Upper level mechanics help every kid, from 9 hole to 3 hitters, and always improve kids. Period.

      Arrogance is one thing, Accuracy is another. I’m not trying to be pompous or anger you, I’m trying to illuminate the fallacy of teaching these types of drills or forcing them on kids in a practice situation. I would say my tone is fair and video is on my side and so are the results of our players. Not every kid is destined to be great or have a ‘perfect swing’, but every kid can learn to do better than what they currently are. Everyone can learn that wants to learn. Everyone can avoid movements that do not make sense.

      I have done a drill called a ‘chop drill’ with some of my players to help with the issue of dropping the hands or fixing a dramatic uppercut, but as I pointed out to a father of an online lesson the other day, at the youngest ages of coach pitch, machine pitch, and kid pitch, the ball comes down at a tremendous downward angle, sometimes as high as 30 degrees. A dramatic uppercut is NEEDED to match that plane and hit the ball hard.

      I don’t want to argue with you.

      I hope you and your son continue to have success in coaching/playing and keep reading.

      Chas–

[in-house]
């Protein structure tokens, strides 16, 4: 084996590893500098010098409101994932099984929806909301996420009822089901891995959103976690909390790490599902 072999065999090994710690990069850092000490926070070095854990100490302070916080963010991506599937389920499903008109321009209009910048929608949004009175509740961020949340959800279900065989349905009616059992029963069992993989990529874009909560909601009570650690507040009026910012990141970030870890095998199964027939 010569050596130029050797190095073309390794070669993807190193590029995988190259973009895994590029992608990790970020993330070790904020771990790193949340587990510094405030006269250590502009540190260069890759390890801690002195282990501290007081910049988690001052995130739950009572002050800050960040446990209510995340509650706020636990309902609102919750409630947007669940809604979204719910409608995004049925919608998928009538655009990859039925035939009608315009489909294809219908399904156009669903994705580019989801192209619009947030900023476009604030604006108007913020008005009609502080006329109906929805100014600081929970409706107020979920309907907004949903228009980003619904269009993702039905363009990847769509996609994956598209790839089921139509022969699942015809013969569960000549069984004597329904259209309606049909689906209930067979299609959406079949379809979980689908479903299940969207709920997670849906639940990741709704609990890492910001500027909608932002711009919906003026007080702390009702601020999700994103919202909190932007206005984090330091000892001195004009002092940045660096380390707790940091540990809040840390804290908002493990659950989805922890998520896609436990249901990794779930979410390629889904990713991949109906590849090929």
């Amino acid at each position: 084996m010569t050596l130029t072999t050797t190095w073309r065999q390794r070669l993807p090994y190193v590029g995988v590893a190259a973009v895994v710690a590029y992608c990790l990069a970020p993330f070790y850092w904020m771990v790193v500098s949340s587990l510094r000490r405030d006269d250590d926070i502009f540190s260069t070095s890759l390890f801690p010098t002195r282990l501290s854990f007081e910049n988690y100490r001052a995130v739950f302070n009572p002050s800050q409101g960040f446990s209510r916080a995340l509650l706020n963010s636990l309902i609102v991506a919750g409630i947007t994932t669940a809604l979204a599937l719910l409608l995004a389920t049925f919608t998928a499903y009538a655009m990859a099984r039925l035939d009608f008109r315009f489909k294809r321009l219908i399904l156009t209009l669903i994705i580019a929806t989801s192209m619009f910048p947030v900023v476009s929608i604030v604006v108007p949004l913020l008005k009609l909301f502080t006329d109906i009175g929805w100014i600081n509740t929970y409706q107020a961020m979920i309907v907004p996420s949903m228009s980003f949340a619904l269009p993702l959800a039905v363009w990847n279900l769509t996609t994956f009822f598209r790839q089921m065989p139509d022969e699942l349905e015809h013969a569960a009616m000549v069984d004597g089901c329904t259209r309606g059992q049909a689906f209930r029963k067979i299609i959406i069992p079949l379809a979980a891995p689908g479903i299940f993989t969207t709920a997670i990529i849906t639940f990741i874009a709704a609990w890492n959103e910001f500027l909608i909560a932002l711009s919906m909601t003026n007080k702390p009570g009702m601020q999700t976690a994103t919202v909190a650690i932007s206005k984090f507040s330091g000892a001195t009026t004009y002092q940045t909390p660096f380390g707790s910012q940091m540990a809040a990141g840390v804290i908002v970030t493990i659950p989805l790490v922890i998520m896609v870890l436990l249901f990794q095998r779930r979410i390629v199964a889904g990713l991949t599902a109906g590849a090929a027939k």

• Tony Cisneros March 7, 2014 at 2:19 am · Reply

      Bob,

      It’s a bit weird that you would agree with the hitting principles of the article, yet insist that teaching incorrect principles to kids is correct.

      It’s disappointing that anyone would purposefully hinder a student/athlete by teaching them things that are incorrect and have no chance of helping them in the long run.

      Kids are capable of learning at an extraordinary pace. Their unbiased brains can learn languages, patterns, and yes, bodily movements so much faster than adults…and they have no preconceived notions about them.

      Of course you do not have to go through upper level hitting theory to them as a 5-year old; however, you are LYING to them if you are not having them do drills that are consistent with the best possible hitting mechanics that you know of.